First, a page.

HOW INVOLVED ARE AMERICAN L2 LEARNERS OF SPANISH IN LEXICAL INPUT PROCESSING TASKS DURING READING?

2010-01-31 09:23 来源: 作者:a1 Michigan State University 网友评论 0 条 浏览次数 1

Diana Pulidoa1 c1

 

This study examines the nature of the involvement load (Laufer & Hulstijn, 2001) in second language (L2) lexical input processing through reading by considering the effects of the reader-based factors of L2 reading proficiency and background knowledge. The lexical input processing aspects investigated were lexical inferencing (search), attentional allocation during target word (TW) verification (evaluation), TW episodic memory after verification, TW retention, and changes in lexical input processing. This study also addresses the relationships between inferencing and retention as well as the relationships among the various phases of lexical input processing. A questionnaire on self-reported strategy use during the TW verification task was designed to examine motivation and cognitive involvement. A repeated-measures design was used with a cross-sectional sample of 35 adult L2 learners of Spanish. Participants read narratives (one more and one less familiar) that contained nonsense words. They guessed the meanings of the TWs. After reading all of the stories, participants completed an online inference verification task whose goal was to confirm or to correct guesses and to encourage deeper processing of TWs. This was followed by a test of TW episodic memory (yes/no verification) and a strategy questionnaire. Afterward, participants completed two tests that measured receptive retention of meaning. Analyses reveal differential effects of the reader-based variables across the different aspects of lexical input processing and negative changes in lexical input processing due to an interaction between reading proficiency and background knowledge. Results illustrate how reader-based factors also affect learner involvement and lexical input processing.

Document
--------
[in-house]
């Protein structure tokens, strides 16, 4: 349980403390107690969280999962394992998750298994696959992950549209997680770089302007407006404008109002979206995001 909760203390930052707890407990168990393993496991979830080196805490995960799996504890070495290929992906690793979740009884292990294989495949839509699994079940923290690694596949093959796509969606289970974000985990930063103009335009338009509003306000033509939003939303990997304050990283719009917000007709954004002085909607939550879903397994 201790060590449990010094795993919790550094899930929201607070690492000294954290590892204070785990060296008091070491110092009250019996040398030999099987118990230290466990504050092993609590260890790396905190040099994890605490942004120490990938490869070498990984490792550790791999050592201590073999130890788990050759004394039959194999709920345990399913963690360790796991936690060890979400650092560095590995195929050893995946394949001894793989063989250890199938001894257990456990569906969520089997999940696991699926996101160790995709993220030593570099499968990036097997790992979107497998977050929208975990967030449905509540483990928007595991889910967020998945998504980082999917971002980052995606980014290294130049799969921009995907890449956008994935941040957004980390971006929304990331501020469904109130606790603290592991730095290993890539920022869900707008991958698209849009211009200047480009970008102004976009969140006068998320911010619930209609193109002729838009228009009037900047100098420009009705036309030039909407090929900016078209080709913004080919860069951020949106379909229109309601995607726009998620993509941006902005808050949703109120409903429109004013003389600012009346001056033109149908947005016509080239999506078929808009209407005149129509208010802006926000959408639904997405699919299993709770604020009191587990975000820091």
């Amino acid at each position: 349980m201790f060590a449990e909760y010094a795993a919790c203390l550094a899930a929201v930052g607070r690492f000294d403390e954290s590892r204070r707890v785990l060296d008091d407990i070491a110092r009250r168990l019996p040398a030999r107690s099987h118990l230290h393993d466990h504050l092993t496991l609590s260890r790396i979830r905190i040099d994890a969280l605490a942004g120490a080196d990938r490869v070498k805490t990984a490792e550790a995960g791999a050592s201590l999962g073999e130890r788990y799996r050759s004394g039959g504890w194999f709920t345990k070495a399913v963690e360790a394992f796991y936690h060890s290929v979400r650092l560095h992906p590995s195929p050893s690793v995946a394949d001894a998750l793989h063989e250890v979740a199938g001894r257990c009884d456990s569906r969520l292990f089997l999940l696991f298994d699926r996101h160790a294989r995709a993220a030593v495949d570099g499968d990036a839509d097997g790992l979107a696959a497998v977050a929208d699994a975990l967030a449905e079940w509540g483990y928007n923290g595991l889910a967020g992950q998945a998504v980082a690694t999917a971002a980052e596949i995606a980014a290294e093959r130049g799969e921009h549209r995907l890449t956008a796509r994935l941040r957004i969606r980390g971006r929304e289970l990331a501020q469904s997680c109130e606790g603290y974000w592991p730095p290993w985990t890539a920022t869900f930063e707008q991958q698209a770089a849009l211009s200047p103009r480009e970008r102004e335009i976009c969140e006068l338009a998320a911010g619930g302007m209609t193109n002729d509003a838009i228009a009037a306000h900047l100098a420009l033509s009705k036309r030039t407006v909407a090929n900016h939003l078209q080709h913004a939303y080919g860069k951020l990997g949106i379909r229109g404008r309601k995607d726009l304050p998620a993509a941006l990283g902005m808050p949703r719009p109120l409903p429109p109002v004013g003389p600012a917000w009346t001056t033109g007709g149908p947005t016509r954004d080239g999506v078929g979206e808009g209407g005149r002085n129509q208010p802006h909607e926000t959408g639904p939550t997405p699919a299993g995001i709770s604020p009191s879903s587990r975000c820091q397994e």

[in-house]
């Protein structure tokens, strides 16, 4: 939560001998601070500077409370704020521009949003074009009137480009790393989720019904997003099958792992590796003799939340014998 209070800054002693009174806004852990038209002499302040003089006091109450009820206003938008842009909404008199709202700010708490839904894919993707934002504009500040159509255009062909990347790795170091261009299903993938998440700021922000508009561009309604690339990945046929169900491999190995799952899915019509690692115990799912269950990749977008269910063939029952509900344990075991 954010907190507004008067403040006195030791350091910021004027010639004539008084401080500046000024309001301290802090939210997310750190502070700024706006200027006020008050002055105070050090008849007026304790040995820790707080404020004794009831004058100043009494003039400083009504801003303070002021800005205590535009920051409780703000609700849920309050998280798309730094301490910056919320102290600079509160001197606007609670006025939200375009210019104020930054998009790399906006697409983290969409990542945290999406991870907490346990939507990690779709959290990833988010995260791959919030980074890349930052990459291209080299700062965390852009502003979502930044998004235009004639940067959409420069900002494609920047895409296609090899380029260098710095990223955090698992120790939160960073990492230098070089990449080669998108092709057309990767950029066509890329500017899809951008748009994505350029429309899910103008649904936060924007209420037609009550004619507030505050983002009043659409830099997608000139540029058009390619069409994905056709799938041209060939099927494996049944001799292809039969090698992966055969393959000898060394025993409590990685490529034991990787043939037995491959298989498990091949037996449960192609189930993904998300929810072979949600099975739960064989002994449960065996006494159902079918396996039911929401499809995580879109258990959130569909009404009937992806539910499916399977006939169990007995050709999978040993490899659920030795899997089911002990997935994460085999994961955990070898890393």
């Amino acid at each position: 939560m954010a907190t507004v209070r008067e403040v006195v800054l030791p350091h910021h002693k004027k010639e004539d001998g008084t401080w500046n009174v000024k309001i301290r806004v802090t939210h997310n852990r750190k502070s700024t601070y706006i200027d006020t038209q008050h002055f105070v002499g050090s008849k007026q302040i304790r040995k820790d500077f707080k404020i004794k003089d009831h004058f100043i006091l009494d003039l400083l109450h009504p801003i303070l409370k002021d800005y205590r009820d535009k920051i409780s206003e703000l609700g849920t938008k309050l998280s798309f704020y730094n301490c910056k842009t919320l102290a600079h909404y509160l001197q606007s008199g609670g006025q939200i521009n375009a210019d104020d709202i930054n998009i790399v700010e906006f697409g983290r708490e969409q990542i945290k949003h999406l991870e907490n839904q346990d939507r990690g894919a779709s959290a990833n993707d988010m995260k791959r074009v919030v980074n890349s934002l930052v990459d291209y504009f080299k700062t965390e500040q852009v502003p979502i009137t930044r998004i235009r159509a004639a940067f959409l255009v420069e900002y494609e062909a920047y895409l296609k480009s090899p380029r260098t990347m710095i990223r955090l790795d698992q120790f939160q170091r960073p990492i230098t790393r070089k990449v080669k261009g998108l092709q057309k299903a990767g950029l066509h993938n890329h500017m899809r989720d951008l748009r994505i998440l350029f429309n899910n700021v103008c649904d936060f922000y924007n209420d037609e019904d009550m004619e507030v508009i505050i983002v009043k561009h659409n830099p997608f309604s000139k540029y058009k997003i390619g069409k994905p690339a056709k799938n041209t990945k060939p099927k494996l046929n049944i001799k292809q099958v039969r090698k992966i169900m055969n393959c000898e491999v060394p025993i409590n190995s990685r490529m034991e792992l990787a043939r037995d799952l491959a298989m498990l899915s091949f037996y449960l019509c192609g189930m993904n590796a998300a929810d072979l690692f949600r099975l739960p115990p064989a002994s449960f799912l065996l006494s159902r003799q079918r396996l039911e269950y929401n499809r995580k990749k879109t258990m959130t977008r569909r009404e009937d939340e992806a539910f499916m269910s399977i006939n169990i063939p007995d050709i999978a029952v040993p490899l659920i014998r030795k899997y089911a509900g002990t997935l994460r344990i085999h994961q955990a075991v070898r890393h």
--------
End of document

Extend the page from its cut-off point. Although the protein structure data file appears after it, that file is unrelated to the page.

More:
(Received February 01 2008)

Correspondence:

c1 Address correspondence to: Diana Pulido, Department of Linguistics and Germanic, Slavic, Asian, and African Languages, Michigan State University, A-744 Wells Hall, East Lansing, MI, 48824-1027; e-mail: pulidod@msu.edu.

 

上一篇:THE ROLE OF IS I..    下一篇:WORD CLASS DISTI..

相关主题:

网友评论